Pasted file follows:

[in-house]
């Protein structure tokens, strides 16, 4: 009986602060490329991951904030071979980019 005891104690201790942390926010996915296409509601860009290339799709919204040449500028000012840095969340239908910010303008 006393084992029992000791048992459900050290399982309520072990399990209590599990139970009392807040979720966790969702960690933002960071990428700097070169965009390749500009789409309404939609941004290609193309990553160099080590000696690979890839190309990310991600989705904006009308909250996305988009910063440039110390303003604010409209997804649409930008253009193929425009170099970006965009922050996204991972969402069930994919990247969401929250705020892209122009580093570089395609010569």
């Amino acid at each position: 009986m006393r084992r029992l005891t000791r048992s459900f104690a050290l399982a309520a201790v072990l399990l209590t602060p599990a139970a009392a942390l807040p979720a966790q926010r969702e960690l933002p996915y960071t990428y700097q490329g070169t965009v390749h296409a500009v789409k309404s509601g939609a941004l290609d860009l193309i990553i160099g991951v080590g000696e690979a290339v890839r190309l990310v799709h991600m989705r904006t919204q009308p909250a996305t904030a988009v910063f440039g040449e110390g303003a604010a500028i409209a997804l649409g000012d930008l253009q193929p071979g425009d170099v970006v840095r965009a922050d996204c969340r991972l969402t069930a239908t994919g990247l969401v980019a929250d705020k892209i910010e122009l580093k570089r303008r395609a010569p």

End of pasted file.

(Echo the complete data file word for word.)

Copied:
[in-house]
């Protein structure tokens, strides 16, 4: 009986602060490329991951904030071979980019 005891104690201790942390926010996915296409509601860009290339799709919204040449500028000012840095969340239908910010303008 006393084992029992000791048992459900050290399982309520072990399990209590599990139970009392807040979720966790969702960690933002960071990428700097070169965009390749500009789409309404939609941004290609193309990553160099080590000696690979890839190309990310991600989705904006009308909250996305988009910063440039110390303003604010409209997804649409930008253009193929425009170099970006965009922050996204991972969402069930994919990247969401929250705020892209122009580093570089395609010569």
């Amino acid at each position: 009986m006393r084992r029992l005891t000791r048992s459900f104690a050290l399982a309520a201790v072990l399990l209590t602060p599990a139970a009392a942390l807040p979720a966790q926010r969702e960690l933002p996915y960071t990428y700097q490329g070169t965009v390749h296409a500009v789409k309404s509601g939609a941004l290609d860009l193309i990553i160099g991951v080590g000696e690979a290339v890839r190309l990310v799709h991600m989705r904006t919204q009308p909250a996305t904030a988009v910063f440039g040449e110390g303003a604010a500028i409209a997804l649409g000012d930008l253009q193929p071979g425009d170099v970006v840095r965009a922050d996204c969340r991972l969402t069930a239908t994919g990247l969401v980019a929250d705020k892209i910010e122009l580093k570089r303008r395609a010569p």